It will give you plenty of ideas on how to deal with such a situation.
    It won't solve every problem overnight, but with the time, you will find solutions you didn't think about right now.

    by the way, I use these strategies even with my 58yo father and his very difficult child behavior (more than mine). Even if my father is not a child any more LOL.
    It brought some peace in our relationships, even if I cannot say that he is not a difficult child at all....

    I urge you to buy it, read it and implement it. It will be your life saver :)
    (mom implemented it by instinct, without any book to read and often, against the other people's opinion)
  3. SomewhereOutThere

    SomewhereOutThere Well-Known Member

    You are very good with J. When we signed up for parenthood, none of us knew it could be difficult, but in my opinion you do a great job with very little help. Most of us lose our patience at times.

    Take care and try to be good to yourself.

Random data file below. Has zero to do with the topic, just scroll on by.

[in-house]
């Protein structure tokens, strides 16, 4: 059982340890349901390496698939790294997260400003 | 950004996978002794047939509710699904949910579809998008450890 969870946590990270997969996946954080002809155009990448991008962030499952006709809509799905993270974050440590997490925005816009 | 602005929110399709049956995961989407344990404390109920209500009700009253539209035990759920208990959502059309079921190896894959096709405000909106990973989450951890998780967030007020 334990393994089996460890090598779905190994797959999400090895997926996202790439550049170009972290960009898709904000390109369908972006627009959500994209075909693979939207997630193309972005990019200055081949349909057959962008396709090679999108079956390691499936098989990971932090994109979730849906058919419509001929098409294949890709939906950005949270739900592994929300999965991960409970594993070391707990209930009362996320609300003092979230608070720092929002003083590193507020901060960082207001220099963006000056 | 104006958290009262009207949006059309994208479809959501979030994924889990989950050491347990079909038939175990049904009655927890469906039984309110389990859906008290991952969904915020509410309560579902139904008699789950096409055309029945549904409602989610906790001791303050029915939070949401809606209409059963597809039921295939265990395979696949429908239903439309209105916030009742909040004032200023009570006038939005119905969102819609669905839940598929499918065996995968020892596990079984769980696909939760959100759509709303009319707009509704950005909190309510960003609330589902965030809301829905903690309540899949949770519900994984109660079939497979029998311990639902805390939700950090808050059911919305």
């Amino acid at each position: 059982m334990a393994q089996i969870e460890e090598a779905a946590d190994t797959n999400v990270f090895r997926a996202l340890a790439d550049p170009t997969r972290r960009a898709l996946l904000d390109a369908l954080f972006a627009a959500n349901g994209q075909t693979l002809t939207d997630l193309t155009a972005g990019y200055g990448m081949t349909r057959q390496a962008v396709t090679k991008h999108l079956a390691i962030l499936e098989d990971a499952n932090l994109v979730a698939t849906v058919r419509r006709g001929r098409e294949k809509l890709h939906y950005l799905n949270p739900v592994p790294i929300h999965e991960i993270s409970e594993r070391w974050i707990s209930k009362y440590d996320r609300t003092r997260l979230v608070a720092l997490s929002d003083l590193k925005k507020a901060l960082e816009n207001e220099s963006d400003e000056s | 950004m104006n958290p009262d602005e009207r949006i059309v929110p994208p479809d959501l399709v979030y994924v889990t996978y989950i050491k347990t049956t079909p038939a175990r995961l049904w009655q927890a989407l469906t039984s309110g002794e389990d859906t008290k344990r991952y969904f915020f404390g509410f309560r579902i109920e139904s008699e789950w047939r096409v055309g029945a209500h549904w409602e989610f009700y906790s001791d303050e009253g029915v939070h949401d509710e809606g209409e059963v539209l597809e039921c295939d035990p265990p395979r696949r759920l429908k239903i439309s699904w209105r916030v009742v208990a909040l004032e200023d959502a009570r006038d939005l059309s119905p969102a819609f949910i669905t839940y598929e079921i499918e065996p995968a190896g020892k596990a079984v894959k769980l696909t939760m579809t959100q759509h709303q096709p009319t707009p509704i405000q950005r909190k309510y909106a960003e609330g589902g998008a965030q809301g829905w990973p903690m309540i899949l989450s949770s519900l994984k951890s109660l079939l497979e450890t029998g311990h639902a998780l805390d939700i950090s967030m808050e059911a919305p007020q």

4. whatamess

    whatamess New Member

    It is a whim for J. Everyone request that you talked about J making today, sounds like he was creating his day as the thought came to him. He was successful at shaping the scene, unbeknownst to him that you were increasingly upset with each request and acquiescence. When you had finally reached your breaking point, it sounds like it was quite a shock to him because things had been going so swimmingly from his perspective. My only advice would be to start verbalizing your frustration to him (in a calm, teaching way) as soon as you are frustrated, instead of trying to be 'saintly' and then exploding and expecting J to understand why.

    As always, I am saying this only as an 'observer', not because I am able to act in this manner 100% of the time. :)
  5. keista

    keista New Member

    Malika, you're being way too hard on yourself. where is it written that we are never to get angry at our children? Who says that we should never raise our voices to them? Who says we should always let them get their way to keep the peace?

    I think you've become over-aware and over-analytical of this relationship. Even PCs will not always do what parents want them to do. That is the job of parenting. Parents use many tool to get kids to comply, and one of them is a raised scolding voice.
  6. TerryJ2

    TerryJ2 Well-Known Member

    Yes, this sounds very familiar.
    Sometimes I have to cancel everything, if my difficult child is having a complete meltdown.